Milne v. Sears Holdings Corporation et al, No. 3:2015cv05551 - Document 44 (N.D. Cal. 2016)

Court Description: ORDER DENYING DEFENDANT SEARS HOLDINGS CORPORATION'S MOTION TO DISMISS by Judge Jon S. Tigar denying 25 Motion to Dismiss. (wsn, COURT STAFF) (Filed on 4/26/2016)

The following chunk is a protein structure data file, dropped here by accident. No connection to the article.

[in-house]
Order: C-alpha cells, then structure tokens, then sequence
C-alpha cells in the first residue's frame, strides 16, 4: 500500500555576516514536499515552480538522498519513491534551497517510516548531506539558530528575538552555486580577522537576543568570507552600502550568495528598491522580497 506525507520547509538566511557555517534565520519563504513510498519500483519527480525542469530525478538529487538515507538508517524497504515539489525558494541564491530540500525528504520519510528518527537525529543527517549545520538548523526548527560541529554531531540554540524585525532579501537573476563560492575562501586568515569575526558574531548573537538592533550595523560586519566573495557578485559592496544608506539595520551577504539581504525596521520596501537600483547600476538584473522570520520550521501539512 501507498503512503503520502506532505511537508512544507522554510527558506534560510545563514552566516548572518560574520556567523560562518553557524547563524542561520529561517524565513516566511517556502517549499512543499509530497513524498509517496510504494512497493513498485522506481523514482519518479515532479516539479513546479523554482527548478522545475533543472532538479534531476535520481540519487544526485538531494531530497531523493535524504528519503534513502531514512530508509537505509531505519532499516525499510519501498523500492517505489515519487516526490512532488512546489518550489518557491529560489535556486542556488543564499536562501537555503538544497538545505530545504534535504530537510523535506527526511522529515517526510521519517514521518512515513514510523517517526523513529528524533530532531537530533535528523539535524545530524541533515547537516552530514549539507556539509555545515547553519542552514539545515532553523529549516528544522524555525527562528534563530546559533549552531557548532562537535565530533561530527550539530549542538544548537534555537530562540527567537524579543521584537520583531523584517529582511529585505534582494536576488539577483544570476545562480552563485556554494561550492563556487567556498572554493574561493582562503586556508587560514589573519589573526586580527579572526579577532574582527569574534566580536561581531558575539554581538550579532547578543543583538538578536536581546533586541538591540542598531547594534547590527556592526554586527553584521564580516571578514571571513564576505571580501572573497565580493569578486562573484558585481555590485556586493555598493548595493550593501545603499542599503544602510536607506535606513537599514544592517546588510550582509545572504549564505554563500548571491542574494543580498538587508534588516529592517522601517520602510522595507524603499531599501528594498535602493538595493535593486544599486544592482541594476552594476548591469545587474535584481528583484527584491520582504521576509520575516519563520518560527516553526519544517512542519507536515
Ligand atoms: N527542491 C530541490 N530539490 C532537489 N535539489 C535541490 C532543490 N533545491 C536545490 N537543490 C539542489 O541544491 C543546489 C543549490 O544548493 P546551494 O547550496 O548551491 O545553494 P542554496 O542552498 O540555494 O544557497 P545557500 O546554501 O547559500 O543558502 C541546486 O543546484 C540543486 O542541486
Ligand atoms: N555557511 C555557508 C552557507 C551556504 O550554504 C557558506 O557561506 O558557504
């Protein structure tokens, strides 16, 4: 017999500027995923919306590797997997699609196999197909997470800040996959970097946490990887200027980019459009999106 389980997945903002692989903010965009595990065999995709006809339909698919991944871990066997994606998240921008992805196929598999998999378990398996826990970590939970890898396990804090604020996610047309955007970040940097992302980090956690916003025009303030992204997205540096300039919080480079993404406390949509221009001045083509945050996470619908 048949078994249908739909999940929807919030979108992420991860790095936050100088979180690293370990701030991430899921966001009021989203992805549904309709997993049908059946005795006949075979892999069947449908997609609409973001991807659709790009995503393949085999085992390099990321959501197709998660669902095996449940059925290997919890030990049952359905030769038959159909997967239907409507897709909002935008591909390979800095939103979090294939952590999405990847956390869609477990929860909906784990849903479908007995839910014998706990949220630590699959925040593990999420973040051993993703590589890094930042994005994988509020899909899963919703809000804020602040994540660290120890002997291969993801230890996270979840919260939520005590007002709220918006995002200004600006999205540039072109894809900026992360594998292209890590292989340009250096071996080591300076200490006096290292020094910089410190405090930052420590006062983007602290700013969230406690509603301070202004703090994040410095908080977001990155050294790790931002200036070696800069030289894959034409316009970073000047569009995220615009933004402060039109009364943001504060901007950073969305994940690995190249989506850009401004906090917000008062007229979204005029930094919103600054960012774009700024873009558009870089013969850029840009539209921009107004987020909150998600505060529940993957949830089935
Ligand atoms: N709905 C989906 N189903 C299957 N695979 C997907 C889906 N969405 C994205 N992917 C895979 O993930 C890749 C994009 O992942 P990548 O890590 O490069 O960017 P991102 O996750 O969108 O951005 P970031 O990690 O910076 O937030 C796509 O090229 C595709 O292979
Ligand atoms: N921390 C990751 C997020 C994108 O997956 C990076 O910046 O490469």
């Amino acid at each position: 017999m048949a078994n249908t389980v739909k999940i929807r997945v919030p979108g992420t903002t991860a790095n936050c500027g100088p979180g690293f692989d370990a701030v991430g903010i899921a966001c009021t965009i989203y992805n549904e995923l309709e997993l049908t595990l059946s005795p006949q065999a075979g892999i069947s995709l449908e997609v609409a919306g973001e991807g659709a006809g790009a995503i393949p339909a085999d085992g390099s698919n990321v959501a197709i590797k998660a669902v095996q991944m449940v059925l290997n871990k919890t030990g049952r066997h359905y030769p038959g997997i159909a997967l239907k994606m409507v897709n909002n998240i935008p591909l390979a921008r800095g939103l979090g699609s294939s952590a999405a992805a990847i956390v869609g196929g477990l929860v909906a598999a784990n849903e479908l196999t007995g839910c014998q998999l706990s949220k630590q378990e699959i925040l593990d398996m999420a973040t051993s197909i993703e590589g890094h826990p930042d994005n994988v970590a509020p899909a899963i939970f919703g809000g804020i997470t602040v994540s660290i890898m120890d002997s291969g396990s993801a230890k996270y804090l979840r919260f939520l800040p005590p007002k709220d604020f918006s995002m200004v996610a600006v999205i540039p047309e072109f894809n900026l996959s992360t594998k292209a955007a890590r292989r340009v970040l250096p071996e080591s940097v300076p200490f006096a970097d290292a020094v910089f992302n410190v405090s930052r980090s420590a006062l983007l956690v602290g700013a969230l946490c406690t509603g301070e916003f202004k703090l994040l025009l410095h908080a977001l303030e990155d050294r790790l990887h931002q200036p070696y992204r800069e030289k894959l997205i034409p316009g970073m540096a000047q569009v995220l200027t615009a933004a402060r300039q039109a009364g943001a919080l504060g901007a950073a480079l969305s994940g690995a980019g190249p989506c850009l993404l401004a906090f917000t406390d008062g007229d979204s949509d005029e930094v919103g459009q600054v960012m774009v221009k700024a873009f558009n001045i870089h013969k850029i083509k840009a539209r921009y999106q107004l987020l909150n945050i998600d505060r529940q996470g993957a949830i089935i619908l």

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Milne v. Sears Holdings Corporation et al Doc. 44 1 2 3 4 UNITED STATES DISTRICT COURT 5 NORTHERN DISTRICT OF CALIFORNIA 6 HARLEY MILNE, 7 Case No. 15-cv-05551-JST Plaintiff, 8 v. 9 SEARS HOLDINGS CORPORATION, 10 Defendant. ORDER DENYING DEFENDANT SEARS HOLDINGS CORPORATION’S MOTION TO DISMISS Re: ECF No. 25 United States District Court Northern District of California 11 Before the Court is Defendant Sears Holdings Corporation’s Motion to Dismiss the 12 13 Complaint. ECF No. 25. The Court denies the motion. I. BACKGROUND1 14 Plaintiff Harley Milne filed a Complaint against Defendants Sears Holding Corporation 15 16 (“Sears”) and HireRight, LLC (“HireRight”), alleging violations of the Fair Credit Reporting Act 17 (“FCRA”). ECF No. 1 ¶¶ 68–73. Plaintiff’s claims arise from an employment-related background 18 check performed by HireRight on behalf of Sears. On April 30, 2015, Sears offered Plaintiff full-time employment as Senior Director of 19 20 eCommerce Operations. Id. ¶ 19. The offer was “contingent on [Plaintiff’s] successful 21 completion of a background check.” Id. ¶ 20. On or about May 6, 2015, Sears requested that 22 HireRight perform a background check on Plaintiff. Id. ¶ 23. HireRight completed the 23 background check on May 14, 2015 and set Plaintiff’s “Adjudication Status”2 as “Does Not Meet 24 Company Standards -- Education Report, Criminal Felony & Misdemeanor” on May 15, 2015. Id. 25 1 26 27 28 For the purposes of this order, the Court accepts as true all of the well-pleaded factual allegations contained in Plaintiff’s Complaint, ECF No. 1. See Navarro v. Block, 250 F.3d 729, 732 (9th Cir. 2001). 2 According to the Complaint, “[a]n adjudication status is a determination made by the consumer reporting agency of whether the subject of a background report meets the pre-determined employment criteria set by the user of the report.” ECF No. 1 ¶ 24. Dockets.Justia.com 1 ¶¶ 23, 25. On May 15, 2015, “[b]ased on HireRight’s adjudication, . . . Karen Lee, a Sears employee 2 3 located at corporate headquarters in Illinois, contacted Plaintiff via telephone to tell him that Sears 4 was unwilling to honor the job offer it had previously extended [him].” Id. ¶ 26. “During that 5 phone call, Plaintiff asked Ms. Lee to identify the exact reason that Sears was withdrawing his job 6 offer. In response, Ms. Lee told Plaintiff that she was unable to give Plaintiff more specific 7 information and that he should contact HireRight for further information.” Id. ¶ 27. Three days later, on May 18, 2015, Sears sent Plaintiff a copy of his background report, 8 9 which Plaintiff alleges incorrectly adjudicated Plaintiff as “Does Not Meet Company Standards— Education Report, Criminal Felony & Misdemeanor.” Id. ¶¶ 31, 33; ECF No. 1-2 at 7. Plaintiff 11 United States District Court Northern District of California 10 alleges that he does not have a criminal record. ECF No. 1 ¶ 34. Plaintiff further alleges that 12 “HireRight reported that it was ‘Unable to Verify’ Plaintiff’s degree from [Almeda] University,” 13 despite the fact that HireRight “never actually attempted to verify the degree.” Id. ¶ 35. 14 Later on May 18, 2015, Plaintiff submitted a dispute to HireRight via HireRight’s online 15 dispute form. Id. ¶ 37. On May 19, 2015, Plaintiff submitted to HireRight a copy of his Almeda 16 University diploma and “authenticated and notarized documents from the Department of State that 17 proved that Plaintiff had received a degree from Almeda University.” Id. ¶ 39; see also ECF No. 18 1-3. On May 27, 2015, Plaintiff received a letter from Sears stating that Sears was “unable to 19 20 offer [him] employment.” ECF No. 1 ¶ 41; ECF No. 1-5 at 1. Sears stated that its “decision was 21 based in whole or in part on information contained in a [background] report from HireRight . . . .” 22 Id. 23 On June 14, 2015, Plaintiff sent a letter to Sears’ Human Resources Department stating 24 that he “did not wish to abandon the application process” and had “disputed the report with 25 HireRight . . . .” ECF No. 1 ¶ 42; ECF No. 1-6. Plaintiff continued to contact HireRight in an 26 attempt to correct the alleged errors in his background report. ECF No. 1 ¶ 43–47. On June 23, 27 2015, HireRight emailed Plaintiff to explain that “[p]er HireRight’s guidelines we are unable to 28 contact unaccredited schools,” such as Almeda University. Id. ¶ 46; see also ECF No. 1-10. 2 1 “Despite Plaintiff’s dispute, HireRight failed to consider the evidence of Plaintiff’s education 2 presented by Plaintiff, instead refusing to contact the educational institution from which Plaintiff 3 had received his degree simply because the institution was [allegedly] unaccredited . . . .” Id. ¶ 47. On December 4, 2015, Plaintiff filed this action, asserting two claims against HireRight3 4 5 and a single claim against Sears under the FCRA. Id. ¶¶ 68–73. On February 18, 2016, Sears 6 filed a motion to dismiss, ECF No. 25, which motion the Court now considers. 7 II. JURISDICTION The Court has jurisdiction pursuant to 28 U.S.C. § 1331. 8 9 III. MOTION TO DISMISS A. 11 United States District Court Northern District of California 10 On a motion to dismiss, the court accepts the material facts alleged in the complaint, Legal Standard 12 together with all reasonable inferences to be drawn from those facts, as true. Navarro v. Block, 13 250 F.3d 729, 732 (9th Cir. 2001). However, “the tenet that a court must accept a complaint’s 14 allegations as true is inapplicable to threadbare recitals of a cause of action’s elements, supported 15 by mere conclusory statements.” Ashcroft v. Iqbal, 556 U.S. 662, 678 (2009). To be entitled to 16 the presumption of truth, a complaint’s allegations “must contain sufficient allegations of 17 underlying facts to give fair notice and to enable the opposing party to defend itself effectively.” 18 Starr v. Baca, 652 F.3d 1202, 1216 (9th Cir. 2011). To survive a motion to dismiss, a plaintiff must plead “enough facts to state a claim to 19 20 relief that is plausible on its face.” Bell Atl. Corp. v. Twombly, 550 U.S. 544, 570 (2007). 21 Plausibility does not mean probability, but it requires “more than a sheer possibility that a 22 defendant has acted unlawfully.” Iqbal, 556 U.S. at 687. “A claim has facial plausibility when the 23 plaintiff pleads factual content that allows the court to draw the reasonable inference that the 24 defendant is liable for the misconduct alleged.” Id. 25 26 27 3 28 On February 29, 2016, Plaintiff filed a notice of dismissal pursuant to Fed. R. Civ. P. 41(a)(1)(A)(i) regarding his claims against HireRight. ECF No. 31. 3 1 2 3 4 5 6 7 8 9 10 United States District Court Northern District of California 11 12 13 14 15 16 17 18 19 20 21 22 23 24 25 26 27 28 B. Discussion i. Failure to Provide Pre-Adverse Action Notice Plaintiff’s sole claim against Sears alleges that Sears violated the FCRA by “negligently and willfully failing to” provide him with pre-adverse action notice as required by 15 U.S.C. § 1681(b)(3). Id. ¶¶ 72–73. Under the FCRA, “in using a consumer report for employment purposes, before taking any adverse action based in whole or in part on the report, the person intending to take such adverse action shall provide to the consumer to whom the report relates . . . (i) a copy of the report; and (ii) a description in writing of the rights of the consumer under this subchapter . . . .” 15 U.S.C. § 1681b(b)(3)(A); Moore v. Rite Aid Headquarters Corp., No. 13-cv1515, 2015 WL 3444227, at *4 (E.D. Pa. May 29, 2015) (“Section 1681b(b)(3)(A) thus requires an employer to provide job applicants with their background report, summary of rights, and a ‘real opportunity’ to contest the contents of the background report before the employer relies on the report to take an adverse action against the applicant.”). The FCRA defines an “adverse action” to include “a denial of employment or any other decision for employment purposes that adversely affects any current or prospective employee.” 15 U.S.C. § 1681a(k)(1)(B)(ii). Plaintiff alleges that Sears failed to provide him with pre-adverse action notice because Sears’ representative, Ms. Lee, told Plaintiff via telephone “that Sears was unwilling to honor [Plaintiff’s] job offer” three days before Sears sent Plaintiff a copy of his background report. ECF No. 1 ¶ 26 (Plaintiff’s telephone call with Ms. Lee occurred on May 15, 2015); Id. ¶ 31 (HireRight did not send Plaintiff a copy of his report until May 18, 2015); see also ECF No. 1-2. Sears argues that Ms. Lee’s telephone conversation with Plaintiff did not constitute an adverse action because “[t]he only plausible conclusion from the Complaint is that Ms. Lee telephoned Plaintiff to inform him that Sears intended to withdraw his conditional offer but that she could not give him any further information because the decision was not final and the FCRA process still needed to play out.” ECF No. 25 at 8 (emphasis in original). In the Ninth Circuit, “[i]f there are two alternative explanations, one advanced by defendant and the other advanced by plaintiff, both of which are plausible, plaintiff’s complaint survives a motion to dismiss under Rule 12(b)(6). Plaintiff’s complaint may be dismissed only 4 1 when defendant’s plausible alternative explanation is so convincing that plaintiff’s explanation is 2 implausible.” Starr, 652 F.3d at 1216 (emphasis in original). Here, the Court concludes that 3 Plaintiff plausibly states a claim for relief under the FCRA because Sears’ plausible alternative 4 explanation of the facts is not “so convincing that [P]laintiff’s [alternative] explanation is 5 implausible.” Id. (emphasis in original). The Complaint alleges: “Based on HireRight’s adjudication, [on May 15, 2016] [Ms.] Lee, 6 7 a Sears employee located at corporate headquarters, contacted Plaintiff via telephone to tell him 8 that Sears was unwilling to honor the job offer it had previously extended [to him]. . . . During that 9 phone call, Plaintiff asked Ms. Lee to identify the exact reason that Sears was withdrawing his job offer. In response, Ms. Lee told Plaintiff that she was unable to give Plaintiff more specific 11 United States District Court Northern District of California 10 information and that he should contact HireRight for further information.” ECF No. 1 ¶¶ 23, 26, 12 27. These allegations plausibly plead that Sears took an adverse action against Plaintiff on May 13 15, 2016 by withdrawing his offer of employment. See 15 U.S.C. § 1681a(k)(1)(B)(ii) (defining 14 “adverse action” to include “a denial of employment or any other decision for employment 15 purposes that adversely affects any current or prospective employee.”). Nothing in the Complaint 16 suggests, let alone requires the Court to conclude, that Ms. Lee’s telephone conversation with 17 Plaintiff constituted a mere communication of an intent to withdraw the job offer. Accordingly, 18 the Court holds that Plaintiff has plausibly stated a claim that Ms. Lee’s telephone call to Plaintiff 19 constituted an adverse action prior to Plaintiff’s receiving notice of his background report in 20 violation of the FCRA.4 21 22 23 24 25 26 27 28 The Court also rejects Sears’ argument that Plaintiff “fails to allege sufficient facts that the decision [to withdraw Plaintiff’s job offer] was based in whole or in part on his background check,” as is required for a claim under 15 U.S.C. § 1681b(b)(3)(A). ECF No. 25 at 9. The Complaint alleges that Ms. Lee called Plaintiff to withdraw his job offer on May 15, 2015, the same day that HireRight set Plaintiff’s Adjudication Status as “Does Not Meet Company Standards -- Education Report, Criminal Felony & Misdemeanor.” ECF No. 1 ¶¶ 23, 25–26. Moreover, the Complaint alleges that Ms. Lee “told Plaintiff that she was unable to give Plaintiff more specific information [as to the reasons for withdrawing the job offer] and that he should contact HireRight for further information.” Id. ¶ 27. Finally, the letter that Sears sent to Plaintiff on May 27, 2015, stated that Sears would be unable to offer Plaintiff employment “based in whole or in part on information contained in a report from HireRight.” ECF No. 1 ¶41. Based on these allegations, the Court concludes that it is reasonable to infer that Sears’ decision to withdraw the job offer on May 15, 2015 was based in whole or in part on Plaintiff’s background check. 5 4 1 ii. Willful and/or negligent conduct The FCRA imposes civil liability on a defendant who negligently or willfully fails to 2 comply with any requirement imposed under the FCRA. Banga v. Experian Info. Sols., Inc., No. 3 09-cv-04867-SBA, 2013 WL 5539690, at *6 (N.D. Cal. Sept. 30, 2013) (citing 15 U.S.C. §§ 4 1681n, 1681o); see also Smith v. Sears, Roebuck & Co., 276 F. Supp. 2d 603, 609 (S.D. Miss. 5 2003) (“[T]he FCRA plainly does not impose any form of strict liability, but rather imposes 6 liability only for negligent noncompliance with the Act and allows for enhanced penalties for 7 willful violations.”). Sears argues that even assuming “that Plaintiff established a violation of the 8 FCRA, Plaintiff still fails to state a claim under the FCRA because he insufficiently alleged willful 9 10 United States District Court Northern District of California 11 and negligent conduct.” ECF No. 25 at 11. “To prove a willful violation, a consumer must prove that [the defendant] either knowingly or recklessly violated the requirements of the Act.” Banga, 2013 WL 5539690, at *6 (citing 12 Safeco Ins. Co. of Am. v. Burr, 551 U.S. 47, 56–57 (2007)). Here, Plaintiff does not argue that 13 14 15 16 17 18 19 Sears “recklessly” violated the FCRA. ECF No. 36 at 15–16. Rather, Plaintiff argues that Sears “knowingly” violated the FCRA. Id. Plaintiff specifically alleges that Sears “was aware of the requirements of [the FCRA]” and had “previously certified to HireRight that it would comply with [the FCRA].” ECF No. 1 ¶¶ 64– 65. Plaintiff further alleges that “Sears and its subsidiaries have also been sued previously for violations of the FCRA related to their use of consumer reports for employment purposes.” Id. ¶ 66. On a motion to dismiss under Rule 12(b)(6), “assertions that a defendant was aware of the 20 FCRA, but failed to comply with its requirements, are sufficient to support an allegation of 21 willfulness and to avoid dismissal.” Singleton v. Domino’s Pizza, LLC, No. 11-cv-1823, 2012 22 WL 245965, at *4 (D. Md. Jan. 25, 2012); see also Hawkins v. S2Verify LLC, No. 15-cv-0350223 WHA, 2016 WL 107197, at *3 (N.D. Cal. Jan. 11, 2016) (finding willfulness sufficiently pleaded 24 with respect to an FCRA claim where plaintiff alleged defendant “was well aware that it was 25 subject to the mandates and requirements of the FCRA and knew or should have known about its 26 legal obligations under the FCRA”). Accordingly, the Court concludes that Plaintiff adequately 27 28 6 1 alleges that Sears willfully violated the FCRA under 15 U.S.C. § 1681n.5 Plaintiff also plausibly states a claim that Sears negligently violated the FCRA. Under 15 2 3 U.S.C. § 1681o, “[a]ny person who is negligent in failing to comply with any requirement 4 imposed under [the FCRA] is liable to that consumer in an amount equal to the sum of . . . (1) any 5 actual damages sustained by the consumer as a result of the failure; and (2) . . . the costs of the 6 action together with reasonable attorney’s fees . . . .” Sears argues that “Plaintiff’s negligence 7 theory fails because he does not plead actual damages plausibly resulting from Sears’ alleged non- 8 compliance.” ECF No. 25 at 18. The Court disagrees. Plaintiff alleges that, as a result of Sears’ violation of the FCRA (1) 10 he “was unemployed for six months despite his best efforts to find employment”; (2) he suffered 11 United States District Court Northern District of California 9 emotional and financial distress; and (3) he “continues to suffer damages as his new employment 12 does not provide a compensation and benefits package on par with what he would have received 13 from Sears.” ECF No. 1 ¶¶ 53–56. These injuries plausibly resulted from Sears’ alleged violation 14 of the FCRA because had Sears given Plaintiff his background report prior to taking adverse 15 action against Plaintiff, it is certainly plausible that he would have been able to correct the alleged 16 mistakes in that report or otherwise explain to Sears any deficiencies in the report. Plaintiff need 17 not prove at this stage that he suffered actual injury. Rather, Plaintiff need only plausibly allege 18 that he suffered actual injury as a result of Sears’ violation of the FCRA. The Court concludes that Plaintiff plausibly alleges that he suffered actual damages as 19 20 21 22 23 24 25 26 27 28 Sears argues that “it was neither objectively unreasonable nor involving an unjustifiably high risk of violating the FCRA for Sears to interpret the statute as permitting the formation of an intent to withdraw an offer and communicate that intent before mailing the pre-adverse action notice.” ECF no. 25 at 12. This argument is at best premature, because a factfinder has not yet determined whether Ms. Lee’s telephone call with Plaintiff constituted an “intent to withdraw an offer,” as Sears claims, or a withdrawal of an offer, as Plaintiff alleges. If the latter, Sears does not argue that it would be reasonable to interpret the FCRA to allow for the withdrawal of an offer of employment based on a background report prior to notice of the background report. Ultimately, the Court cannot decide this issue at the pleading stage because “[t]he reasonableness of the procedures and whether [a defendant] followed them will be jury questions in the overwhelming majority of cases.” Hawkins, 2016 WL 107197, at *3 (quoting Guimond v. Trans Union Credit Info. Co., 45 F.3d 1329, 1333 (9th Cir. 1995)). 5 7 1 result of Sears’ alleged failure to comply with the FCRA. As a result, Plaintiff has sufficiently 2 pleaded that Sears’ failure to comply with the FCRA was negligent. CONCLUSION 3 4 Plaintiff has plausibly alleged that Sears violated the FCRA by failing to provide Plaintiff 5 with pre-adverse action notice of his background report. Further, Plaintiff has plausibly alleged 6 that Sears’ violation of the FCRA was willful and/or negligent. Accordingly, the Court denies 7 Sears’ Motion to Dismiss Plaintiff’s Complaint. 8 9 IT IS SO ORDERED. Dated: April 26, 2016 10 United States District Court Northern District of California 11 12 ______________________________________ JON S. TIGAR United States District Judge 13 14 15 16 17 18 19 20 21 22 23 24 25 26 27 28 8